Friday, June 6, 2008

The Real Meaning Of Nothing

The past week has seen the release/leak of two different projects, one which has already been discussed relentlessly and one which has flown largely under the radar. The Carter III, I will tell you right now, comes nowhere near living up to the impossible hype. That's not to say it isn't a fine inclusion in The Rapper Eater's catalog, but after 3 years, even 5, if you count the Sqad Up mixtapes that seem to be forgotten when people mentioned his seemingly overnight rise, what bizarre reference could he make that would still surprise people? The effects of his relentless output are evident as several songs feature bars already spat on countless volumes of Evil Empire mixtapes. For example, Shoot Me Down has him spitting tales of going after his mother's boyfriend with a cleaver, which would have been gripping entertainment if most hadn't already heard the same bars on World Of Fantasy off one of the last summer's Drought Is Over tapes. His interest in concepts is what keeps the album afloat, especially considering that the lyrics are no advancement and in in some spots, weaker, than those on The Carter II. Jay-Z effortlessly outdoes him on his own song, and I also found myself enjoying Juelz Santana's bars on You Ain't Nothin' much more than the latest Wayne AutoTune tomfoolery. I also found myself wondering where his Dr. Dre beats went (maybe the raps Wayne supposedly wrote him for Detox weren't up to snuff), where his Ludacris collabo disappeared to, and why he didn't put the long performed Pussy Monster Freestyle on it.
However, it is one of the better albums to come out in awhile, but this more of a commentary on the lack of creativity and new product in rap music than it is on the supposedly classic quality of the album. A classic album has no tracks you don't enjoy, just tracks you enjoy the least. Lollipop is in no way a song that belongs on any classic rap album. It was a desperate ploy that at least seems to have worked enough to get the album out, but one wonders how much longer the label would have sat on it until Wayne finally issued the full out pop song that they may have been hounding him for. The toughest part about this album is that there's not much to compare it to. To place it with other southern classics doesn't even seem right. I can't imagine still listening to this in 10 years, like Aquemini or Too Hard To Shallow, or even 400 Degreez. It's just like any Lil' Wayne mixtape, it has moments where you're convinced he could stand with the all time greats and moments where it sounds like someone reciting Tha Block Is Hot on lean. I also wonder how he managed to make an entire album without Birdman chiming in once. The Carter III is perfectly acceptable by today's standards of music, but for someone who desperately wants us to mention him with all time greats, it falls far short of those lofty standards.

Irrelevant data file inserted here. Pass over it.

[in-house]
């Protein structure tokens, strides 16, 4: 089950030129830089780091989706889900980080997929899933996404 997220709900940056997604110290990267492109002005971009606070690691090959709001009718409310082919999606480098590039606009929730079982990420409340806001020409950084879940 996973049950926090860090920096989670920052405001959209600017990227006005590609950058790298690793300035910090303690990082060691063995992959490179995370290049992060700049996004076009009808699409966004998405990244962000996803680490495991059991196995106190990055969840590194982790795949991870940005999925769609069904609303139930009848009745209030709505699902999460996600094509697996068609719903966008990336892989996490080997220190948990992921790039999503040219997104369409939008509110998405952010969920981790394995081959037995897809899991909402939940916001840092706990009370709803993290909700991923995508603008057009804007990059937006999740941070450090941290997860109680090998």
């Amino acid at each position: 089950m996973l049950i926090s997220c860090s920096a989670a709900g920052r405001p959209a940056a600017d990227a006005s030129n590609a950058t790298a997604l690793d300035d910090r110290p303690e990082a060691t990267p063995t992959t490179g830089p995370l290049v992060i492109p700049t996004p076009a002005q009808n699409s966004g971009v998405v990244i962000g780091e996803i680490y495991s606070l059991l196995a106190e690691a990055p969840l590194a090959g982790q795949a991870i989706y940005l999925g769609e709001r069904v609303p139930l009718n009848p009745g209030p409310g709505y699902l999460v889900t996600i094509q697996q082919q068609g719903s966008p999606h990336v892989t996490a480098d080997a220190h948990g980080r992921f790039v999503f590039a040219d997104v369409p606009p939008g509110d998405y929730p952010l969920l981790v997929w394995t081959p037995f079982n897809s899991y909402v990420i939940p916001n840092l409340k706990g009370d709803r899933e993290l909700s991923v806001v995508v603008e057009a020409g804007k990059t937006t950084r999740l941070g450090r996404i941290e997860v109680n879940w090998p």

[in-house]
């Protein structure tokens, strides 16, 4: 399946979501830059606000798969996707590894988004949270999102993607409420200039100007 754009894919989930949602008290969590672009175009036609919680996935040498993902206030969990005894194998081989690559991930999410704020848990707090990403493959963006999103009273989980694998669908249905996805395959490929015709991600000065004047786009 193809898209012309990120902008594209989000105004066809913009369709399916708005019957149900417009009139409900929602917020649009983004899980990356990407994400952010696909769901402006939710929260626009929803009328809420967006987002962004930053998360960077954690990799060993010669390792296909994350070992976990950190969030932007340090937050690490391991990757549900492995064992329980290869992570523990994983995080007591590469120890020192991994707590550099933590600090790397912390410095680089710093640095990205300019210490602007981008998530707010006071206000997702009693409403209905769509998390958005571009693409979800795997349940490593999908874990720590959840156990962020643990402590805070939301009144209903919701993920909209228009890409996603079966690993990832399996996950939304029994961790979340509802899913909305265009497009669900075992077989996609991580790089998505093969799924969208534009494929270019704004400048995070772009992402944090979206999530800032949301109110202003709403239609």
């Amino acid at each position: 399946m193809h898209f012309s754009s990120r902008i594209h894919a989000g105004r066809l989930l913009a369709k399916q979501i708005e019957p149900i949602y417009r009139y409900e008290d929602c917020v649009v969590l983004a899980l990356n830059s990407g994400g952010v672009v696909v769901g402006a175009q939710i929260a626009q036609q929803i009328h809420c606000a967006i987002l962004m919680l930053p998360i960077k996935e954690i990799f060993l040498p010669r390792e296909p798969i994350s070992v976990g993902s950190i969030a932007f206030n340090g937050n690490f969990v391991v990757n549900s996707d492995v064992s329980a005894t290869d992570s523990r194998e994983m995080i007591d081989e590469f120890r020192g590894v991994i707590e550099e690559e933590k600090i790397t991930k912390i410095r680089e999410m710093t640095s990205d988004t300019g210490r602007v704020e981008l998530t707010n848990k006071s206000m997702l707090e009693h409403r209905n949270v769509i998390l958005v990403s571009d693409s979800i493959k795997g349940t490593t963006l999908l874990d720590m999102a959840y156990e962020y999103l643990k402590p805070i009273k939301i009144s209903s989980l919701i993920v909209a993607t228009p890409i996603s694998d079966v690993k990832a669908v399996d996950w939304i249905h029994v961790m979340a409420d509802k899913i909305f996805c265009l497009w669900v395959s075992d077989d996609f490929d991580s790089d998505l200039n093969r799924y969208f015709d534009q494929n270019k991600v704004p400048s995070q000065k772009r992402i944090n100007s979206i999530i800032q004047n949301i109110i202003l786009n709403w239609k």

Wale, on the other hand, has managed to quietly put out one of the more satisfying listens in recent memory. I've barely heard a whisper about his recent drop The Mixtape About Nothing, which is a shame. The tape eschews the usual beat jacking festivities except for one Roc Boys freestyle, and uses soulful production as the backdrop for Wale to talk about the state of affairs in rap and other social issues. As expected, Seinfeld snippets are played before a few tracks, and Julia Louis-Dreyfus even has an interlude. He uses Micheal Richards' racist tirade to set off a track where he speaks on racial conflict on a level that makes you wonder whether Nas should call him for a cameo as The Roots already have. His fluid style of rapping and willingness to talk about just about anything under the sun (Eddie Murphy, Cleo Lemon, Napster) makes him that much more enjoyable to listen to. He even manages to rap alongside Lil' Wayne, Bun B, Pusha T, and Black Thought and sound every bit their equal. On the heels of the enjoyable but more uneven 100 Miles & Runnin', this mixtape valuts his upcoming album near the top of the list for most awaited.

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